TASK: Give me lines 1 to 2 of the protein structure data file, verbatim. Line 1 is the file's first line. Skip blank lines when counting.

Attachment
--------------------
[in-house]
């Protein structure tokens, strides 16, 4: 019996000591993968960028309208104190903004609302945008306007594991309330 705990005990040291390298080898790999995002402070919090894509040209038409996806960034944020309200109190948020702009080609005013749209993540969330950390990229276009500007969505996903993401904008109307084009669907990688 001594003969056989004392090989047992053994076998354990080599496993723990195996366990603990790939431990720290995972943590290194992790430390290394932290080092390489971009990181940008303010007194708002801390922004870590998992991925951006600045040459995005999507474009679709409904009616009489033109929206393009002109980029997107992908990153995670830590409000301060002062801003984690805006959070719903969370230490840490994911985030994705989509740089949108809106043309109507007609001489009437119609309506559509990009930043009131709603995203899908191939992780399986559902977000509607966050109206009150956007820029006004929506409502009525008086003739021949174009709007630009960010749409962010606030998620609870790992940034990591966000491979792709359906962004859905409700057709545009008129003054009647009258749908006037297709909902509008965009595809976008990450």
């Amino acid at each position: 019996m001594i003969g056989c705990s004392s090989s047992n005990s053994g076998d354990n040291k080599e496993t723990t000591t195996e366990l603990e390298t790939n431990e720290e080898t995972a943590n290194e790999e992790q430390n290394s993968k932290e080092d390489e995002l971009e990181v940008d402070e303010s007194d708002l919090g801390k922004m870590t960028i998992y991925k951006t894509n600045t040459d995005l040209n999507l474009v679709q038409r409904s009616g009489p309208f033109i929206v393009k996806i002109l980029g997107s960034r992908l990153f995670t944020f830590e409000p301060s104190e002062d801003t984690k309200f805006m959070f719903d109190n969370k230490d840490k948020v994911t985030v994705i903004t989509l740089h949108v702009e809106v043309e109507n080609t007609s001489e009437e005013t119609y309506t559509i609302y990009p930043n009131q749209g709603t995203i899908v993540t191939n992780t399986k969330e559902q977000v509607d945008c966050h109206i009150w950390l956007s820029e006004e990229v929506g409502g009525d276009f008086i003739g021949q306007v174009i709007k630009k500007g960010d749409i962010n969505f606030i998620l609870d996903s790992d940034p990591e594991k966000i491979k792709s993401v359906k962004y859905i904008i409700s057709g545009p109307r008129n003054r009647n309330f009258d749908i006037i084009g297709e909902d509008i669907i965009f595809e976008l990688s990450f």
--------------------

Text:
[in-house]
């Protein structure tokens, strides 16, 4: 019996000591993968960028309208104190903004609302945008306007594991309330 705990005990040291390298080898790999995002402070919090894509040209038409996806960034944020309200109190948020702009080609005013749209993540969330950390990229276009500007969505996903993401904008109307084009669907990688 001594003969056989004392090989047992053994076998354990080599496993723990195996366990603990790939431990720290995972943590290194992790430390290394932290080092390489971009990181940008303010007194708002801390922004870590998992991925951006600045040459995005999507474009679709409904009616009489033109929206393009002109980029997107992908990153995670830590409000301060002062801003984690805006959070719903969370230490840490994911985030994705989509740089949108809106043309109507007609001489009437119609309506559509990009930043009131709603995203899908191939992780399986559902977000509607966050109206009150956007820029006004929506409502009525008086003739021949174009709007630009960010749409962010606030998620609870790992940034990591966000491979792709359906962004859905409700057709545009008129003054009647009258749908006037297709909902509008965009595809976008990450």